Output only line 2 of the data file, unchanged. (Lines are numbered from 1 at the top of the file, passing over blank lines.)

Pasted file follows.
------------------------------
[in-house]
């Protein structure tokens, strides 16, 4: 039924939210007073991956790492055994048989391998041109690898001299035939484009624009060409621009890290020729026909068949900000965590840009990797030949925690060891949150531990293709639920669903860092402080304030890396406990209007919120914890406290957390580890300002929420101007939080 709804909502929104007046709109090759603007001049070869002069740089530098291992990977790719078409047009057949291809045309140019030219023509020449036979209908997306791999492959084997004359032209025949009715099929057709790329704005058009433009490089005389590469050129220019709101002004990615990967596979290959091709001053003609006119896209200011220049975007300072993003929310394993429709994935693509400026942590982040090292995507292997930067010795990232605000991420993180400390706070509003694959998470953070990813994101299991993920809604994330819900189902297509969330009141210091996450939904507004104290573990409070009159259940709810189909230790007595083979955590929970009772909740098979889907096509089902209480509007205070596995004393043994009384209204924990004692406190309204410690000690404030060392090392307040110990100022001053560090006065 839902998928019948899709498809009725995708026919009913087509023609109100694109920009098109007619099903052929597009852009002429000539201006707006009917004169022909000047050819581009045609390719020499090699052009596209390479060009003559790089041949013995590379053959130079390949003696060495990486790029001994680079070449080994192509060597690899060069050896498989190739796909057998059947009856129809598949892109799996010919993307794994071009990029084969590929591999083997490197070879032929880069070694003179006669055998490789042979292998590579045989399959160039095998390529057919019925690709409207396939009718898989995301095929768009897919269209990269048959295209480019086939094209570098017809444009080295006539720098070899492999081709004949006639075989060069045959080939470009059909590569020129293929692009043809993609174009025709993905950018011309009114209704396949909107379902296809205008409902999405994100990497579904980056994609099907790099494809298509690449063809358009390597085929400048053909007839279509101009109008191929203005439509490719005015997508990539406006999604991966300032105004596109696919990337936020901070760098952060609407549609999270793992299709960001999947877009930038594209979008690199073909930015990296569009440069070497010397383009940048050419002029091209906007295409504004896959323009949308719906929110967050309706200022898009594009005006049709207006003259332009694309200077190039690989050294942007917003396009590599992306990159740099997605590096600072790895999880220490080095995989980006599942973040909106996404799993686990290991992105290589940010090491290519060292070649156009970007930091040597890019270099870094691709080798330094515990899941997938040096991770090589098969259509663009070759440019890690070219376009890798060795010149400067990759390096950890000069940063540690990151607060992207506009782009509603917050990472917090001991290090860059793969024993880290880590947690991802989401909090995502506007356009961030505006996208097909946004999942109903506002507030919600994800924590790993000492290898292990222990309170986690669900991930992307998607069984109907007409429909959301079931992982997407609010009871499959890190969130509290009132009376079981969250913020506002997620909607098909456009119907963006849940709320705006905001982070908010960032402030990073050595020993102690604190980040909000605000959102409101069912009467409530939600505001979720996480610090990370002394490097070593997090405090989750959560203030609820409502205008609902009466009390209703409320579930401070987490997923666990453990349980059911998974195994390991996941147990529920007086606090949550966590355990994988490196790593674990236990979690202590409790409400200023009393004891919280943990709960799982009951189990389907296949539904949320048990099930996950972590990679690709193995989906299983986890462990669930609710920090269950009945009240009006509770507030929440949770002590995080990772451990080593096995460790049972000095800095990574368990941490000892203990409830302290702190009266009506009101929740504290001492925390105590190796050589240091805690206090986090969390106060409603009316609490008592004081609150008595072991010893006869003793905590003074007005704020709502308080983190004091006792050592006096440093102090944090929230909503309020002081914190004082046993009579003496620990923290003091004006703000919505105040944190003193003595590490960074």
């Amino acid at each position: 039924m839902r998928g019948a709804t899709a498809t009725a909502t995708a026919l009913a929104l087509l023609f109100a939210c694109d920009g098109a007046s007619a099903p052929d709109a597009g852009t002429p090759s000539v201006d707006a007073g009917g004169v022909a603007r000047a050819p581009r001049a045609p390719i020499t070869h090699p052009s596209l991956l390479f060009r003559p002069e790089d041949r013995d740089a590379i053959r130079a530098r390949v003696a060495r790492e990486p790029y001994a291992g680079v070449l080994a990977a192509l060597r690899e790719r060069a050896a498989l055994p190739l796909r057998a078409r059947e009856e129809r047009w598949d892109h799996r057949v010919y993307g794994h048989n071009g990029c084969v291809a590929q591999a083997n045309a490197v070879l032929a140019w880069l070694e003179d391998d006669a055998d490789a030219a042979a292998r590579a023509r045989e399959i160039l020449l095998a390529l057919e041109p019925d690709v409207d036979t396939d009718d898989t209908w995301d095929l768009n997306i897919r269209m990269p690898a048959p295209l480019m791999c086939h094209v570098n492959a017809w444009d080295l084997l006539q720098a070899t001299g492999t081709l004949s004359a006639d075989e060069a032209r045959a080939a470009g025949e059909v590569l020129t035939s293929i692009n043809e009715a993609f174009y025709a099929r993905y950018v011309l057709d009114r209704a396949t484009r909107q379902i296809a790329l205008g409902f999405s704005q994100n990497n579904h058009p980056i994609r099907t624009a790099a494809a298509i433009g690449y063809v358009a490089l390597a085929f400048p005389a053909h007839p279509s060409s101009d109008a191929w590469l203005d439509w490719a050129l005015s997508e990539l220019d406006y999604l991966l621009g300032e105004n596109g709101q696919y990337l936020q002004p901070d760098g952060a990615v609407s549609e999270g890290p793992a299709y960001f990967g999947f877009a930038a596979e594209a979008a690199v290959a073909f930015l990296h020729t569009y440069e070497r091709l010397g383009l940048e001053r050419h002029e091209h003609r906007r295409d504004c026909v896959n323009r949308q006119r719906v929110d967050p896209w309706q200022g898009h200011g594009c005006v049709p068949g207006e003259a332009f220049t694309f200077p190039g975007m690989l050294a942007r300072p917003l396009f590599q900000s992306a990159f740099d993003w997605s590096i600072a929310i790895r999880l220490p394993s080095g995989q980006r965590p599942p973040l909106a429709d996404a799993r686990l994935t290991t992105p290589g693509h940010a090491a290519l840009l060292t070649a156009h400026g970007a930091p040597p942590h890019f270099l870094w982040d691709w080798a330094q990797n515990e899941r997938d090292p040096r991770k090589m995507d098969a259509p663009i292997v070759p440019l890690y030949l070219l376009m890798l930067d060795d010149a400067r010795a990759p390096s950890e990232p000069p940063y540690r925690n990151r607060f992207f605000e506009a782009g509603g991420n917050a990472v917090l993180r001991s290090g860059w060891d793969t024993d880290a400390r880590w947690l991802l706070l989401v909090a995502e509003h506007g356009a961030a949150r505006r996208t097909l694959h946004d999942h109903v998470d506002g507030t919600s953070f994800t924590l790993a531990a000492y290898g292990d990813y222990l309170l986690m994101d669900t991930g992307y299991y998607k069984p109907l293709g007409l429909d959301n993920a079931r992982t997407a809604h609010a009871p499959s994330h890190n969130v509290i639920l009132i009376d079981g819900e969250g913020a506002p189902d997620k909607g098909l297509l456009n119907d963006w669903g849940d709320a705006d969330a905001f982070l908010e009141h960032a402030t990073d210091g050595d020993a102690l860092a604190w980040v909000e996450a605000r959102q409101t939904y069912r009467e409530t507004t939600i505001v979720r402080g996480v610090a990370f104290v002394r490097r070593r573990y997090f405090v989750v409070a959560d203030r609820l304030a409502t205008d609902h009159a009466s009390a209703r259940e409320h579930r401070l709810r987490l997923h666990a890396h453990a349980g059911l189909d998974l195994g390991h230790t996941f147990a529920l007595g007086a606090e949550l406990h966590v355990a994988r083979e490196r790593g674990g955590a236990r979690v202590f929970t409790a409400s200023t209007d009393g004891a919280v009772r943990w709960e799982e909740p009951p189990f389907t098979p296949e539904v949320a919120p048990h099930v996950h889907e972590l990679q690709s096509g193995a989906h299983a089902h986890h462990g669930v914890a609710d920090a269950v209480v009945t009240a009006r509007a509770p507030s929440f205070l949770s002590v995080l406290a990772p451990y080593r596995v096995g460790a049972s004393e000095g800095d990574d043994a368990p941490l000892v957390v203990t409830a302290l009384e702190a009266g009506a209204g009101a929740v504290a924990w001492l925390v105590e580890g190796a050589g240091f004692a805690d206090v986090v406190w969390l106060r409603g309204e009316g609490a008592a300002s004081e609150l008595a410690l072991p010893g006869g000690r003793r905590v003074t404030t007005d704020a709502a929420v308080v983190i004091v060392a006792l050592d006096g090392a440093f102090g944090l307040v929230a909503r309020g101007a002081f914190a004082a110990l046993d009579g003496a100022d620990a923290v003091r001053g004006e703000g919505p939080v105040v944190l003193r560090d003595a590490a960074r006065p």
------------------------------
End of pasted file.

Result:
């Protein structure tokens, strides 16, 4: 039924939210007073991956790492055994048989391998041109690898001299035939484009624009060409621009890290020729026909068949900000965590840009990797030949925690060891949150531990293709639920669903860092402080304030890396406990209007919120914890406290957390580890300002929420101007939080 709804909502929104007046709109090759603007001049070869002069740089530098291992990977790719078409047009057949291809045309140019030219023509020449036979209908997306791999492959084997004359032209025949009715099929057709790329704005058009433009490089005389590469050129220019709101002004990615990967596979290959091709001053003609006119896209200011220049975007300072993003929310394993429709994935693509400026942590982040090292995507292997930067010795990232605000991420993180400390706070509003694959998470953070990813994101299991993920809604994330819900189902297509969330009141210091996450939904507004104290573990409070009159259940709810189909230790007595083979955590929970009772909740098979889907096509089902209480509007205070596995004393043994009384209204924990004692406190309204410690000690404030060392090392307040110990100022001053560090006065 839902998928019948899709498809009725995708026919009913087509023609109100694109920009098109007619099903052929597009852009002429000539201006707006009917004169022909000047050819581009045609390719020499090699052009596209390479060009003559790089041949013995590379053959130079390949003696060495990486790029001994680079070449080994192509060597690899060069050896498989190739796909057998059947009856129809598949892109799996010919993307794994071009990029084969590929591999083997490197070879032929880069070694003179006669055998490789042979292998590579045989399959160039095998390529057919019925690709409207396939009718898989995301095929768009897919269209990269048959295209480019086939094209570098017809444009080295006539720098070899492999081709004949006639075989060069045959080939470009059909590569020129293929692009043809993609174009025709993905950018011309009114209704396949909107379902296809205008409902999405994100990497579904980056994609099907790099494809298509690449063809358009390597085929400048053909007839279509101009109008191929203005439509490719005015997508990539406006999604991966300032105004596109696919990337936020901070760098952060609407549609999270793992299709960001999947877009930038594209979008690199073909930015990296569009440069070497010397383009940048050419002029091209906007295409504004896959323009949308719906929110967050309706200022898009594009005006049709207006003259332009694309200077190039690989050294942007917003396009590599992306990159740099997605590096600072790895999880220490080095995989980006599942973040909106996404799993686990290991992105290589940010090491290519060292070649156009970007930091040597890019270099870094691709080798330094515990899941997938040096991770090589098969259509663009070759440019890690070219376009890798060795010149400067990759390096950890000069940063540690990151607060992207506009782009509603917050990472917090001991290090860059793969024993880290880590947690991802989401909090995502506007356009961030505006996208097909946004999942109903506002507030919600994800924590790993000492290898292990222990309170986690669900991930992307998607069984109907007409429909959301079931992982997407609010009871499959890190969130509290009132009376079981969250913020506002997620909607098909456009119907963006849940709320705006905001982070908010960032402030990073050595020993102690604190980040909000605000959102409101069912009467409530939600505001979720996480610090990370002394490097070593997090405090989750959560203030609820409502205008609902009466009390209703409320579930401070987490997923666990453990349980059911998974195994390991996941147990529920007086606090949550966590355990994988490196790593674990236990979690202590409790409400200023009393004891919280943990709960799982009951189990389907296949539904949320048990099930996950972590990679690709193995989906299983986890462990669930609710920090269950009945009240009006509770507030929440949770002590995080990772451990080593096995460790049972000095800095990574368990941490000892203990409830302290702190009266009506009101929740504290001492925390105590190796050589240091805690206090986090969390106060409603009316609490008592004081609150008595072991010893006869003793905590003074007005704020709502308080983190004091006792050592006096440093102090944090929230909503309020002081914190004082046993009579003496620990923290003091004006703000919505105040944190003193003595590490960074």